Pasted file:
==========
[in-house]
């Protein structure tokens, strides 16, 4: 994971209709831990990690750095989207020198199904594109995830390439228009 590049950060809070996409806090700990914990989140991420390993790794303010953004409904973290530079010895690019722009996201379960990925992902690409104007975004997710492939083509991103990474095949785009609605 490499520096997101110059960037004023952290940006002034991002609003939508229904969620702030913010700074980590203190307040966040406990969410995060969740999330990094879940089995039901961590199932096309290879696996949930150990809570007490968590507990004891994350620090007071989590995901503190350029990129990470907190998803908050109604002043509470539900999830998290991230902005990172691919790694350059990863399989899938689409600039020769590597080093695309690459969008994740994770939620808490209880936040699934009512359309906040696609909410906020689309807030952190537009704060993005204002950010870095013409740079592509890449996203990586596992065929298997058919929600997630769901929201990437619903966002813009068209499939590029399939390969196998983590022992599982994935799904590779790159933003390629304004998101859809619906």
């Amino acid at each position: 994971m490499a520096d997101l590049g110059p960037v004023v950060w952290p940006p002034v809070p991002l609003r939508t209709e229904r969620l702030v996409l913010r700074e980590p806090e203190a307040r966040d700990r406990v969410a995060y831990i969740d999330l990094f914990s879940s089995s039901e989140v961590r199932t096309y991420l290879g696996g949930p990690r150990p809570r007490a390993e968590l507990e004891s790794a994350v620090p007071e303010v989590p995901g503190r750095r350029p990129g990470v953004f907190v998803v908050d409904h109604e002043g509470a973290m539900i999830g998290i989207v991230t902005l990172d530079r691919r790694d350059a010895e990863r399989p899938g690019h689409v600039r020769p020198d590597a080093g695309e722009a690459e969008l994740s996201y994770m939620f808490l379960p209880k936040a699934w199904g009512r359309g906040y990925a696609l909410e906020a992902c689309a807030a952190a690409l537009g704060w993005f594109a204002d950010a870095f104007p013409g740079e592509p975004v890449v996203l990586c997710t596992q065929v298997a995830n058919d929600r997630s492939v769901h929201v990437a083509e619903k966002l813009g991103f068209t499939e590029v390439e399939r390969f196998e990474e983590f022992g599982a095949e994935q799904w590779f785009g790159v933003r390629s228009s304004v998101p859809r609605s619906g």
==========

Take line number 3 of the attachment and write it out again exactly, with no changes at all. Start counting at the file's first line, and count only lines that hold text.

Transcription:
């Amino acid at each position: 994971m490499a520096d997101l590049g110059p960037v004023v950060w952290p940006p002034v809070p991002l609003r939508t209709e229904r969620l702030v996409l913010r700074e980590p806090e203190a307040r966040d700990r406990v969410a995060y831990i969740d999330l990094f914990s879940s089995s039901e989140v961590r199932t096309y991420l290879g696996g949930p990690r150990p809570r007490a390993e968590l507990e004891s790794a994350v620090p007071e303010v989590p995901g503190r750095r350029p990129g990470v953004f907190v998803v908050d409904h109604e002043g509470a973290m539900i999830g998290i989207v991230t902005l990172d530079r691919r790694d350059a010895e990863r399989p899938g690019h689409v600039r020769p020198d590597a080093g695309e722009a690459e969008l994740s996201y994770m939620f808490l379960p209880k936040a699934w199904g009512r359309g906040y990925a696609l909410e906020a992902c689309a807030a952190a690409l537009g704060w993005f594109a204002d950010a870095f104007p013409g740079e592509p975004v890449v996203l990586c997710t596992q065929v298997a995830n058919d929600r997630s492939v769901h929201v990437a083509e619903k966002l813009g991103f068209t499939e590029v390439e399939r390969f196998e990474e983590f022992g599982a095949e994935q799904w590779f785009g790159v933003r390629s228009s304004v998101p859809r609605s619906g």